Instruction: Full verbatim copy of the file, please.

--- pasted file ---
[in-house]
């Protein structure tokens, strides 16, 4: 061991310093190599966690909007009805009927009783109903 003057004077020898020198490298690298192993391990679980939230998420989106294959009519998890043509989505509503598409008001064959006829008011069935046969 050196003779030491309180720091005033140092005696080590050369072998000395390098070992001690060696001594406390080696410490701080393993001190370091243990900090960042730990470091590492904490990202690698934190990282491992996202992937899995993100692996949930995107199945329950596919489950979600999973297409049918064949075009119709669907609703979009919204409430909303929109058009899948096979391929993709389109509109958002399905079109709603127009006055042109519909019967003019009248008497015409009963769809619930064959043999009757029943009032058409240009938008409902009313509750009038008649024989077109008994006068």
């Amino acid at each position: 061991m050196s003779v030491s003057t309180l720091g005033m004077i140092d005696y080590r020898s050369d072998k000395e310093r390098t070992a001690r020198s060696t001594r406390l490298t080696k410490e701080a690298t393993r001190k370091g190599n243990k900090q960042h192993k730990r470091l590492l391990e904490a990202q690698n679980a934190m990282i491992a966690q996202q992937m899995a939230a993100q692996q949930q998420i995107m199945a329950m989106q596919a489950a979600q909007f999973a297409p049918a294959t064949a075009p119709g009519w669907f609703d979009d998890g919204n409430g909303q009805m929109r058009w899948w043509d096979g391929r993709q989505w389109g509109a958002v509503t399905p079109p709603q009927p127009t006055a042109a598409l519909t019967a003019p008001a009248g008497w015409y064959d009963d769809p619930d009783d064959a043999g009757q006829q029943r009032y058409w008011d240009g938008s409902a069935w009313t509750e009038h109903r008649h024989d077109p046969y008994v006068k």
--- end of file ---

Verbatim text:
[in-house]
């Protein structure tokens, strides 16, 4: 061991310093190599966690909007009805009927009783109903 003057004077020898020198490298690298192993391990679980939230998420989106294959009519998890043509989505509503598409008001064959006829008011069935046969 050196003779030491309180720091005033140092005696080590050369072998000395390098070992001690060696001594406390080696410490701080393993001190370091243990900090960042730990470091590492904490990202690698934190990282491992996202992937899995993100692996949930995107199945329950596919489950979600999973297409049918064949075009119709669907609703979009919204409430909303929109058009899948096979391929993709389109509109958002399905079109709603127009006055042109519909019967003019009248008497015409009963769809619930064959043999009757029943009032058409240009938008409902009313509750009038008649024989077109008994006068």
């Amino acid at each position: 061991m050196s003779v030491s003057t309180l720091g005033m004077i140092d005696y080590r020898s050369d072998k000395e310093r390098t070992a001690r020198s060696t001594r406390l490298t080696k410490e701080a690298t393993r001190k370091g190599n243990k900090q960042h192993k730990r470091l590492l391990e904490a990202q690698n679980a934190m990282i491992a966690q996202q992937m899995a939230a993100q692996q949930q998420i995107m199945a329950m989106q596919a489950a979600q909007f999973a297409p049918a294959t064949a075009p119709g009519w669907f609703d979009d998890g919204n409430g909303q009805m929109r058009w899948w043509d096979g391929r993709q989505w389109g509109a958002v509503t399905p079109p709603q009927p127009t006055a042109a598409l519909t019967a003019p008001a009248g008497w015409y064959d009963d769809p619930d009783d064959a043999g009757q006829q029943r009032y058409w008011d240009g938008s409902a069935w009313t509750e009038h109903r008649h024989d077109p046969y008994v006068k």